Address - Commemoration of the 74th Anniversary of the Commencement of the Korean War

Tena koutou.
Ki nga kaumatua,
Ki nga whanau,
Ka maumahara tonu tatou ki a ratou.

To the elders,
To the families,
We will remember them.

Firstly, a special welcome to all the veterans here this morning and their families. 

I want to acknowledge the veterans who are marking this day but cannot be with us in person, and those who have sadly passed away since last year’s commemoration.

 I would also like to take the opportunity to acknowledge:

  • Representatives of Taranaki Whānui as tangata whenua
  • The Honourable Peeni Henare MP
  • His Excellency Changsik Kim, Ambassador of the Republic of Korea
  • His Excellency Alfredo Rogerio Perez Bravo, Ambassador of Mexico and Dean of the Diplomatic Corps
  • Brigadier Rose King, Acting Chief of Army 
  • Des Vinten, representing Korean War veterans
  • Major (Rtd) Fiona Cassidy, Chair of the National War Memorial Advisory Council
  • Leauanae Laulu Mac Leauanae, Secretary for Culture and Heritage
  • Tom Cormack, RNZRSA District President for the Wellington Region
  • And everyone attending the commemoration here in person and via the livestream.

Today, we gather to acknowledge the 74th anniversary of the commencement of the Korean War.

It is with pride that I note New Zealand was one of the first nations to respond to the United Nations call for support. 

Two navy frigates were despatched from Auckland on 3 July, eight days after war broke out. When a ground force was announced in late July, there was no shortage of volunteers.

Some 6,000 New Zealanders would serve in the Korean War between 1950 and 1957. They served in the army contingent, Kayforce, and on six Royal New Zealand Navy frigates.

After the fighting ceased, a smaller number continued in a garrison role. Of these New Zealanders, 45 servicemen, including five naval personnel, lost their lives and two more died serving with Australian forces.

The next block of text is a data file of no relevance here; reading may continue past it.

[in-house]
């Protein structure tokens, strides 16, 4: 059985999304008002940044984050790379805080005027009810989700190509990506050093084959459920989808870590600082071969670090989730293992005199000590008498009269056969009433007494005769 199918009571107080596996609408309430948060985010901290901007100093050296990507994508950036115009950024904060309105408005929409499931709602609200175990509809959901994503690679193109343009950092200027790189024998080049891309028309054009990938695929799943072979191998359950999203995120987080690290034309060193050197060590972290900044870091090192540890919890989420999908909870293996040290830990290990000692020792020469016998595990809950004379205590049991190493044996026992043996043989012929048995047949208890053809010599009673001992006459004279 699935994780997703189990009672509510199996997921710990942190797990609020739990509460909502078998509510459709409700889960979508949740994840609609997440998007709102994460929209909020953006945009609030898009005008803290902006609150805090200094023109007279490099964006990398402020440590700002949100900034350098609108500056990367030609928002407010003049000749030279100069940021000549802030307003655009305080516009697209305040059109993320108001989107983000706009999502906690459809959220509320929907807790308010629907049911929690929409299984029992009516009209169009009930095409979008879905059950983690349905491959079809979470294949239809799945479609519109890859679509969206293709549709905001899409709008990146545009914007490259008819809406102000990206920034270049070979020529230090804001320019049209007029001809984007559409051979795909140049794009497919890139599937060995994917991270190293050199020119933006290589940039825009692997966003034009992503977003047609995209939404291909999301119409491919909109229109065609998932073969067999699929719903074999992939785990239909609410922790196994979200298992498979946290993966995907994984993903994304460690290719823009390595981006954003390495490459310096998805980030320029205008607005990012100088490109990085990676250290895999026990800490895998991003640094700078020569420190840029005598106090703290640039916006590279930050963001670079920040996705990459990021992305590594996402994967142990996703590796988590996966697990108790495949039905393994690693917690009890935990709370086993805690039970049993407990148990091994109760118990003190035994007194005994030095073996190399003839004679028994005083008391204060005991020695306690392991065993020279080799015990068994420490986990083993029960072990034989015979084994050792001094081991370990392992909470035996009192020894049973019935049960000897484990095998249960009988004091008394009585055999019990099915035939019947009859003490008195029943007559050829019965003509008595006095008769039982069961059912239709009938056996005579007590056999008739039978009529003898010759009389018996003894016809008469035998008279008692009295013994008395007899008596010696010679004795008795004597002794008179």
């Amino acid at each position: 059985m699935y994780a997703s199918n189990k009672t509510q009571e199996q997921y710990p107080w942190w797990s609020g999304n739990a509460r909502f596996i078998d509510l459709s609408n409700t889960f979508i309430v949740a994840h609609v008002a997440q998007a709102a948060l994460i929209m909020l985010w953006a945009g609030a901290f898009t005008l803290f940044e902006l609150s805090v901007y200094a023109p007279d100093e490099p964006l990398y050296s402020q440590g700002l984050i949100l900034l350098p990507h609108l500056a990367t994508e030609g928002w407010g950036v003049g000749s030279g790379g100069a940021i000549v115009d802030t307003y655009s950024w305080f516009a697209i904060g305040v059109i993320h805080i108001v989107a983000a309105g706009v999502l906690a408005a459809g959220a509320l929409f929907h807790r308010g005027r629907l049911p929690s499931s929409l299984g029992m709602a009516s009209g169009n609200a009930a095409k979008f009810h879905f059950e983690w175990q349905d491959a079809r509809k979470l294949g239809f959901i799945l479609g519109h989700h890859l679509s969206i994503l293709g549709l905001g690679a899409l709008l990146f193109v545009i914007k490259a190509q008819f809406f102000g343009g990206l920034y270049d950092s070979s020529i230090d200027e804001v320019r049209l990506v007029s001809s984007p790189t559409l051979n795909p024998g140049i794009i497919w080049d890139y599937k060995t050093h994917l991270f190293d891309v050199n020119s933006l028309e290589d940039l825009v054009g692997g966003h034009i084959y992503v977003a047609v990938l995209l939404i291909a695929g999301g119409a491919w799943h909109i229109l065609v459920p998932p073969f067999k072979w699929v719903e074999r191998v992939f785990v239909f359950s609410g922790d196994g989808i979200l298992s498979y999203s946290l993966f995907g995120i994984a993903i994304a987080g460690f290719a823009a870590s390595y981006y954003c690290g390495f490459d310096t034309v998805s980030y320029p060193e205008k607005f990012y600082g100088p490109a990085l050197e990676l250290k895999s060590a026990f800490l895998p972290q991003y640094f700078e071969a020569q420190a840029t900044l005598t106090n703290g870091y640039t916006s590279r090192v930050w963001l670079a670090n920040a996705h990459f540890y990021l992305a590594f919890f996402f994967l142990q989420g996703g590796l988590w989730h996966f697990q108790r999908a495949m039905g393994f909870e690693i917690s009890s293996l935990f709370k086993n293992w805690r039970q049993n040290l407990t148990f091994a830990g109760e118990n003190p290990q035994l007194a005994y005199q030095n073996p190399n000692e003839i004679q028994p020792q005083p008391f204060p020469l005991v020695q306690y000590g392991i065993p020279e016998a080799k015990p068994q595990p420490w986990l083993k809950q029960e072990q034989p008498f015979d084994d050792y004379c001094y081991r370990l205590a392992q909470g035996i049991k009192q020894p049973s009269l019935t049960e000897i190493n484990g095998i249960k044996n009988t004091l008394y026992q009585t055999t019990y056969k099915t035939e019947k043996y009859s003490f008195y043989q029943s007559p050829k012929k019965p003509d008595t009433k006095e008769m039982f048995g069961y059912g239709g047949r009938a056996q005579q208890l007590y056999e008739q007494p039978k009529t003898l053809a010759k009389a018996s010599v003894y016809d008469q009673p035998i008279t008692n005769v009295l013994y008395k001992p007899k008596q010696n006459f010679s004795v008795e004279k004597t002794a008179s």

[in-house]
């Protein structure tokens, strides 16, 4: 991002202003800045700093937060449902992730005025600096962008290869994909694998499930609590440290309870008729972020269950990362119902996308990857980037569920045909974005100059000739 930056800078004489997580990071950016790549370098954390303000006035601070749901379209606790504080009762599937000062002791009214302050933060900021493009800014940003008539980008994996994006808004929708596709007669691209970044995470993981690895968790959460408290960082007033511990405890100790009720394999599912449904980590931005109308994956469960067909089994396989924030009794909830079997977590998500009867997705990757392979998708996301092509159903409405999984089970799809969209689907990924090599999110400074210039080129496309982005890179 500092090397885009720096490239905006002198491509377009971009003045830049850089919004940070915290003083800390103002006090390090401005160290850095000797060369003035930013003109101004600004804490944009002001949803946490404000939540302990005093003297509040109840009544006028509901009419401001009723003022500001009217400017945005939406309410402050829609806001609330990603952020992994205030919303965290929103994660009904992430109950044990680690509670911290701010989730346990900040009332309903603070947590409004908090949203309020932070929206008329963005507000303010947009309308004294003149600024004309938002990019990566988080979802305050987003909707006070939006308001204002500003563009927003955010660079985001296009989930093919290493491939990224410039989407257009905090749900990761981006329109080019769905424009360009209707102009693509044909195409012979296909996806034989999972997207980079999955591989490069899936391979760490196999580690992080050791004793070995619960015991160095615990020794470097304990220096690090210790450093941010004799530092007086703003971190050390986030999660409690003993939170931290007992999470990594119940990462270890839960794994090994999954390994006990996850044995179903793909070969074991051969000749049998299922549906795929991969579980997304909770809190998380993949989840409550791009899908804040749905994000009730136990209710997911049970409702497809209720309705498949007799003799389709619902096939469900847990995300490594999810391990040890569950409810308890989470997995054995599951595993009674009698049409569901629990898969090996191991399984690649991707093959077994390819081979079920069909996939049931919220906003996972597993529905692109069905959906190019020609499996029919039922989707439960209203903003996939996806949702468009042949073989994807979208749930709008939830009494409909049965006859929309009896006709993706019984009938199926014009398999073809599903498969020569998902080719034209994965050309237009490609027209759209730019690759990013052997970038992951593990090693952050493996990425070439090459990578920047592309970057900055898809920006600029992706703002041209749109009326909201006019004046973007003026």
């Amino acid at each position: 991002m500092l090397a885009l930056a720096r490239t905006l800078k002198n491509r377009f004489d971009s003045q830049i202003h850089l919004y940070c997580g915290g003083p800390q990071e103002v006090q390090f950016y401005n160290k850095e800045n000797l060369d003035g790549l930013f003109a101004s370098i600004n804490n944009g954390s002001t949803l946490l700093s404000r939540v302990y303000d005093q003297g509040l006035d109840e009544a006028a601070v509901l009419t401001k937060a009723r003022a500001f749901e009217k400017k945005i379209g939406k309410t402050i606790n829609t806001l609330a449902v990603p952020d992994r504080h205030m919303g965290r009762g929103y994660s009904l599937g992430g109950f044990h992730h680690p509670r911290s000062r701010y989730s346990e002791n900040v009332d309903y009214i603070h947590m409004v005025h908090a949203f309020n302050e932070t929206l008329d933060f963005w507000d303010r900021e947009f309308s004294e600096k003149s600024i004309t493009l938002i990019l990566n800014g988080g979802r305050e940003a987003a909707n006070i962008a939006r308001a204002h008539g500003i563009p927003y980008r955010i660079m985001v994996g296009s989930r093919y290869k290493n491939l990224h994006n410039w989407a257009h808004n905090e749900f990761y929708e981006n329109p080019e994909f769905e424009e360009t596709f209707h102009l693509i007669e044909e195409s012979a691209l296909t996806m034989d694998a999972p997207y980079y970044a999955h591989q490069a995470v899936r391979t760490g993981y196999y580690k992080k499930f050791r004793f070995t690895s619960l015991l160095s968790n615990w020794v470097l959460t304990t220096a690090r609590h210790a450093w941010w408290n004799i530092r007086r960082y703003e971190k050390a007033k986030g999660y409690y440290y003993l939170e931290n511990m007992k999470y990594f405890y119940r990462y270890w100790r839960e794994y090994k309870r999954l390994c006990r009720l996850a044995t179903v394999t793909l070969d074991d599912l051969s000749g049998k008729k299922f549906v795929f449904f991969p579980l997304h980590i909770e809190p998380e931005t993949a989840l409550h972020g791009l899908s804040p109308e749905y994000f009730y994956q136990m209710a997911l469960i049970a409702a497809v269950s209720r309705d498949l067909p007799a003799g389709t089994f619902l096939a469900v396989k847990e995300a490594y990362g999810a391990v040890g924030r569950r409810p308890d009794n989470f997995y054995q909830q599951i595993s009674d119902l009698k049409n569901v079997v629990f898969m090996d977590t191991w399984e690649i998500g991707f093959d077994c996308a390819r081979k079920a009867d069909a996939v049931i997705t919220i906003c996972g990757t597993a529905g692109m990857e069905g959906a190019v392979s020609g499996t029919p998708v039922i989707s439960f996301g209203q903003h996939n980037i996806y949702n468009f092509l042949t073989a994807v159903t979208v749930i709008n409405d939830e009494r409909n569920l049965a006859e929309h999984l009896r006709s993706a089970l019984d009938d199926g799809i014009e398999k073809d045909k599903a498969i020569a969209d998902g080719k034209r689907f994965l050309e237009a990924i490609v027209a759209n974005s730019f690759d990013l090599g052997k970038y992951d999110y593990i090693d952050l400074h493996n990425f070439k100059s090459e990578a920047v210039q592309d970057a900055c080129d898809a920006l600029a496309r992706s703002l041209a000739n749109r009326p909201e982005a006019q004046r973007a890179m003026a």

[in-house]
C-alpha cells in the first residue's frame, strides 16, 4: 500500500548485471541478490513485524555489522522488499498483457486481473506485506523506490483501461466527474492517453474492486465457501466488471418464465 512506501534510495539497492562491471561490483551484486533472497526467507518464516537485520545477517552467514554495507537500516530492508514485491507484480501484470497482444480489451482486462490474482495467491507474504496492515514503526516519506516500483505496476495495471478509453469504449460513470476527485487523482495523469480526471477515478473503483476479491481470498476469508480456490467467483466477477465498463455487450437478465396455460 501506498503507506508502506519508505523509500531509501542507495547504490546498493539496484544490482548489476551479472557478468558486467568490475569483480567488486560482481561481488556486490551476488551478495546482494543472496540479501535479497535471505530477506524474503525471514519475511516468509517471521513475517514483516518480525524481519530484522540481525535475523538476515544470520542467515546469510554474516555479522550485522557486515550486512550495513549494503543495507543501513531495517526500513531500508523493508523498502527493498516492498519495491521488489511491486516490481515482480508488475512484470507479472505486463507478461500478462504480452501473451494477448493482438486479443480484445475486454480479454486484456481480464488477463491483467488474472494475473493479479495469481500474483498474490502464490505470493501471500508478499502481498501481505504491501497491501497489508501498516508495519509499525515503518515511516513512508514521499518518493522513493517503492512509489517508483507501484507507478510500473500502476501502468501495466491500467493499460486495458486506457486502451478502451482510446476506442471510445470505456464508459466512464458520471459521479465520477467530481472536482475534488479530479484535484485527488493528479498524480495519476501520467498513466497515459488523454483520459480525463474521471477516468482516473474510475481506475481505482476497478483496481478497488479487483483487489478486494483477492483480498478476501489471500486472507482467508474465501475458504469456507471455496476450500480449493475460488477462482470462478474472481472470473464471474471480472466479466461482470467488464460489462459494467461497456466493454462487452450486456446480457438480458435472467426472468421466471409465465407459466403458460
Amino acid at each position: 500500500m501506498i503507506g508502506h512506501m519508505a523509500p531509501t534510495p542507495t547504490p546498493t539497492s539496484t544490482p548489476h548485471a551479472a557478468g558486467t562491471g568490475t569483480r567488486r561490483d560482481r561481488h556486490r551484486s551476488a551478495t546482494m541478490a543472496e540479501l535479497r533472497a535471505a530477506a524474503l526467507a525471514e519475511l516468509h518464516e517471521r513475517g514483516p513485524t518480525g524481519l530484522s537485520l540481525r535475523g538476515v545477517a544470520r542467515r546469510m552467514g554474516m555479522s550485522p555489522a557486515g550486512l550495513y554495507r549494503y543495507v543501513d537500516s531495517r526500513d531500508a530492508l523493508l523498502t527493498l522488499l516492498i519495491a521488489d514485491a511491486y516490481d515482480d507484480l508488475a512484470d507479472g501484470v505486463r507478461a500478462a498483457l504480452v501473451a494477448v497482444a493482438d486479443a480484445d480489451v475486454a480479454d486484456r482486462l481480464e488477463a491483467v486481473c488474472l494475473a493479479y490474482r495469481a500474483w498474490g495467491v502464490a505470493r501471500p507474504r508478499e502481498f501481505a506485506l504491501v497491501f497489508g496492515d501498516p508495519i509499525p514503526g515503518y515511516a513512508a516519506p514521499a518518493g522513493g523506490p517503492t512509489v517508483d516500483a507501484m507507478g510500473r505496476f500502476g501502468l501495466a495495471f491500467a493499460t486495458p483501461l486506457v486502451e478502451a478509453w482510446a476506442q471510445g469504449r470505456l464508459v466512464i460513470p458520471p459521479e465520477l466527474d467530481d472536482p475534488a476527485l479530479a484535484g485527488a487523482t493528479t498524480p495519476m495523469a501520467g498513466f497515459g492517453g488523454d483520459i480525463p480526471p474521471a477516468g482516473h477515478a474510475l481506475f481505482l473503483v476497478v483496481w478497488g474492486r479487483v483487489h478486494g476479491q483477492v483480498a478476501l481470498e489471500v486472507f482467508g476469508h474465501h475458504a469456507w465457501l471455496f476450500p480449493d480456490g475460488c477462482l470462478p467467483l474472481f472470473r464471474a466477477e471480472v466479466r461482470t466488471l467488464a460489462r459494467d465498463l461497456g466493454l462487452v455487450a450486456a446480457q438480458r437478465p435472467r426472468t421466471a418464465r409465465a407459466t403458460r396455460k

Each of those fatalities represents the human tragedy of war and a terrible and enduring emptiness for loved ones. 

For those who returned, the experience would have been life-changing in a way that most of us could never comprehend.

I would like to share with you the words of Gunner Leslie Bielski, who served with Kayforce. His diary records his distressing observations of the effect of the war on the people of Korea: 

I feel very humble among these poor tortured people for all they want is a chance to wrest a meagre existence from the unwilling soil … never have I seen such utter degradation as there is here. Everybody bows and begs for food, scraping the tins that we throw away in an endeavour to live just a little longer – for what? … Words cannot express the utter hopelessness that one can feel in the air.

These words provide a vivid portrait of the conditions experienced during the conflict. It also shows the resilience of the Korean people in the face of unimaginable adversity.

Today we also acknowledge our veterans who risked so much in the fight for peace and stability.

These veterans hold a special place in the hearts and minds of New Zealanders. They were put in harm’s way to defend our values and meet our international obligations. They are rightly deserving of our respect and our gratitude.

New Zealand’s participation in this conflict reaffirmed our identity as an active and steadfast member of the international community, a commitment we have maintained to this day. 

There is another way, too, in which our involvement in the war has had lasting effects. When the New Zealand armed forces arrived at Pusan on 31 December 1950, they did not know that they were forming a bond between two countries once little known to each other.

New Zealand now shares a close relationship with the Republic of Korea, with important links in trade, education, film, science, and research. We are proud to host many Korean students, and we are enriched by our Korean community. 

I take this chance to acknowledge the New Zealand Defence Force’s continued contribution to peace and security on the Korean Peninsula, through its deployments to the United Nations Command and its Military Armistice Commission.

It may be decades since the Korean War took place, but its impacts continue to be felt, globally and here in New Zealand. 

Today and every year, as we gather to commemorate, let us ensure that New Zealand will always remember those who served in Korea – their contribution to global events, their proud representation of our country, and their sacrifice.

Without their valiant sacrifice, I, a Korean-born New Zealander, may not be here today.

Thank you. Kamsahamnida.

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